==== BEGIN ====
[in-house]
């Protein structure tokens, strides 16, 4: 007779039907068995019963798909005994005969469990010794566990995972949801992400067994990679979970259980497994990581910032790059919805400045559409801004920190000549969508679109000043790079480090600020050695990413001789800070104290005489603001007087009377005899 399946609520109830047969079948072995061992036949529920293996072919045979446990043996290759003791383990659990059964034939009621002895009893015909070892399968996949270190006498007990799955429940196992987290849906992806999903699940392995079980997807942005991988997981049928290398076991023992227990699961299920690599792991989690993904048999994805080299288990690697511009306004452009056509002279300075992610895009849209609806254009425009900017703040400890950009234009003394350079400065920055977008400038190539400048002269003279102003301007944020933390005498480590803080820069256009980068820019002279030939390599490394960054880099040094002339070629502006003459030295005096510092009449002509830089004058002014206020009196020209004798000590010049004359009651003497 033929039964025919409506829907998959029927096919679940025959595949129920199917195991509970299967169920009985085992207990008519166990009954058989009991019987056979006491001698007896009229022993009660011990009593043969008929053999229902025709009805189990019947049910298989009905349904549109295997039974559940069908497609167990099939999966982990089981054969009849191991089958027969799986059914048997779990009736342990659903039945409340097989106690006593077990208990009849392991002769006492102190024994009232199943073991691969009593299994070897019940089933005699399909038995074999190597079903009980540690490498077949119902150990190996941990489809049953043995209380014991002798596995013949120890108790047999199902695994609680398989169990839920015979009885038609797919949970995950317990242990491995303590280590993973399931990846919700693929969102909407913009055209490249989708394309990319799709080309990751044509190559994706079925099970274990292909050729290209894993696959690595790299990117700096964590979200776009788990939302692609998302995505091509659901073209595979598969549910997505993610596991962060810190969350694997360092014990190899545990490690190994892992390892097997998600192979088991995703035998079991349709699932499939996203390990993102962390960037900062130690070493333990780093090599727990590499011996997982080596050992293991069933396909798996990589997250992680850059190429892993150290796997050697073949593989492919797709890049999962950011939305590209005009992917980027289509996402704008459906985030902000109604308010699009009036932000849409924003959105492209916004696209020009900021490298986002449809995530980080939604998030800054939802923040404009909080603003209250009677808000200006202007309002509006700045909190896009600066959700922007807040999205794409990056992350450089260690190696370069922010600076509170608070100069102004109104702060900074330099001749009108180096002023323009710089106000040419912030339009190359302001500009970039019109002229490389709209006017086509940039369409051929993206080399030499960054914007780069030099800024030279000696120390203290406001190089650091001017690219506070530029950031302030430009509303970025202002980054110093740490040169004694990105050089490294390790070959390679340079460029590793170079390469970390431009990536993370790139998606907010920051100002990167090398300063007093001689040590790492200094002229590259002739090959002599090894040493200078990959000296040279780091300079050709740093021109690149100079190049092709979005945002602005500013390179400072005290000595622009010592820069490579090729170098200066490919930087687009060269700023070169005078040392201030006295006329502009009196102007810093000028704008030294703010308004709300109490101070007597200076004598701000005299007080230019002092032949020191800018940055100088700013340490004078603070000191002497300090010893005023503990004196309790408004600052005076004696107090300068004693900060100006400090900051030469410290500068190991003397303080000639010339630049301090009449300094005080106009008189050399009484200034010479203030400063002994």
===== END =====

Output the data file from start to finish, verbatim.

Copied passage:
[in-house]
């Protein structure tokens, strides 16, 4: 007779039907068995019963798909005994005969469990010794566990995972949801992400067994990679979970259980497994990581910032790059919805400045559409801004920190000549969508679109000043790079480090600020050695990413001789800070104290005489603001007087009377005899 399946609520109830047969079948072995061992036949529920293996072919045979446990043996290759003791383990659990059964034939009621002895009893015909070892399968996949270190006498007990799955429940196992987290849906992806999903699940392995079980997807942005991988997981049928290398076991023992227990699961299920690599792991989690993904048999994805080299288990690697511009306004452009056509002279300075992610895009849209609806254009425009900017703040400890950009234009003394350079400065920055977008400038190539400048002269003279102003301007944020933390005498480590803080820069256009980068820019002279030939390599490394960054880099040094002339070629502006003459030295005096510092009449002509830089004058002014206020009196020209004798000590010049004359009651003497 033929039964025919409506829907998959029927096919679940025959595949129920199917195991509970299967169920009985085992207990008519166990009954058989009991019987056979006491001698007896009229022993009660011990009593043969008929053999229902025709009805189990019947049910298989009905349904549109295997039974559940069908497609167990099939999966982990089981054969009849191991089958027969799986059914048997779990009736342990659903039945409340097989106690006593077990208990009849392991002769006492102190024994009232199943073991691969009593299994070897019940089933005699399909038995074999190597079903009980540690490498077949119902150990190996941990489809049953043995209380014991002798596995013949120890108790047999199902695994609680398989169990839920015979009885038609797919949970995950317990242990491995303590280590993973399931990846919700693929969102909407913009055209490249989708394309990319799709080309990751044509190559994706079925099970274990292909050729290209894993696959690595790299990117700096964590979200776009788990939302692609998302995505091509659901073209595979598969549910997505993610596991962060810190969350694997360092014990190899545990490690190994892992390892097997998600192979088991995703035998079991349709699932499939996203390990993102962390960037900062130690070493333990780093090599727990590499011996997982080596050992293991069933396909798996990589997250992680850059190429892993150290796997050697073949593989492919797709890049999962950011939305590209005009992917980027289509996402704008459906985030902000109604308010699009009036932000849409924003959105492209916004696209020009900021490298986002449809995530980080939604998030800054939802923040404009909080603003209250009677808000200006202007309002509006700045909190896009600066959700922007807040999205794409990056992350450089260690190696370069922010600076509170608070100069102004109104702060900074330099001749009108180096002023323009710089106000040419912030339009190359302001500009970039019109002229490389709209006017086509940039369409051929993206080399030499960054914007780069030099800024030279000696120390203290406001190089650091001017690219506070530029950031302030430009509303970025202002980054110093740490040169004694990105050089490294390790070959390679340079460029590793170079390469970390431009990536993370790139998606907010920051100002990167090398300063007093001689040590790492200094002229590259002739090959002599090894040493200078990959000296040279780091300079050709740093021109690149100079190049092709979005945002602005500013390179400072005290000595622009010592820069490579090729170098200066490919930087687009060269700023070169005078040392201030006295006329502009009196102007810093000028704008030294703010308004709300109490101070007597200076004598701000005299007080230019002092032949020191800018940055100088700013340490004078603070000191002497300090010893005023503990004196309790408004600052005076004696107090300068004693900060100006400090900051030469410290500068190991003397303080000639010339630049301090009449300094005080106009008189050399009484200034010479203030400063002994």